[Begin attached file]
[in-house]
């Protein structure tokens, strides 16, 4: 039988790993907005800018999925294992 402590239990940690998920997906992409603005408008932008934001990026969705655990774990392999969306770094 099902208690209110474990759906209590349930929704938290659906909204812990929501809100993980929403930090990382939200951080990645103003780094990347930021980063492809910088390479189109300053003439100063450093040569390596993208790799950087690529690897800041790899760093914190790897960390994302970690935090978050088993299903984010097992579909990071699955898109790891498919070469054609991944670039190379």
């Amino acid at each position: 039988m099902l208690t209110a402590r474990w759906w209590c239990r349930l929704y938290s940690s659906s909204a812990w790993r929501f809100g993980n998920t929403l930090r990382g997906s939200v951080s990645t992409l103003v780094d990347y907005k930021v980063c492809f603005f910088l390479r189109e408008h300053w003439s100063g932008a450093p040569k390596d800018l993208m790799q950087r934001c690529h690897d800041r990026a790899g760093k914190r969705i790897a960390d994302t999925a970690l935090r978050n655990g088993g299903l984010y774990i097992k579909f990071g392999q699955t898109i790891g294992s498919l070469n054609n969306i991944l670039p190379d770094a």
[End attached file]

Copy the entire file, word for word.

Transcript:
[in-house]
């Protein structure tokens, strides 16, 4: 039988790993907005800018999925294992 402590239990940690998920997906992409603005408008932008934001990026969705655990774990392999969306770094 099902208690209110474990759906209590349930929704938290659906909204812990929501809100993980929403930090990382939200951080990645103003780094990347930021980063492809910088390479189109300053003439100063450093040569390596993208790799950087690529690897800041790899760093914190790897960390994302970690935090978050088993299903984010097992579909990071699955898109790891498919070469054609991944670039190379």
């Amino acid at each position: 039988m099902l208690t209110a402590r474990w759906w209590c239990r349930l929704y938290s940690s659906s909204a812990w790993r929501f809100g993980n998920t929403l930090r990382g997906s939200v951080s990645t992409l103003v780094d990347y907005k930021v980063c492809f603005f910088l390479r189109e408008h300053w003439s100063g932008a450093p040569k390596d800018l993208m790799q950087r934001c690529h690897d800041r990026a790899g760093k914190r969705i790897a960390d994302t999925a970690l935090r978050n655990g088993g299903l984010y774990i097992k579909f990071g392999q699955t898109i790891g294992s498919l070469n054609n969306i991944l670039p190379d770094a």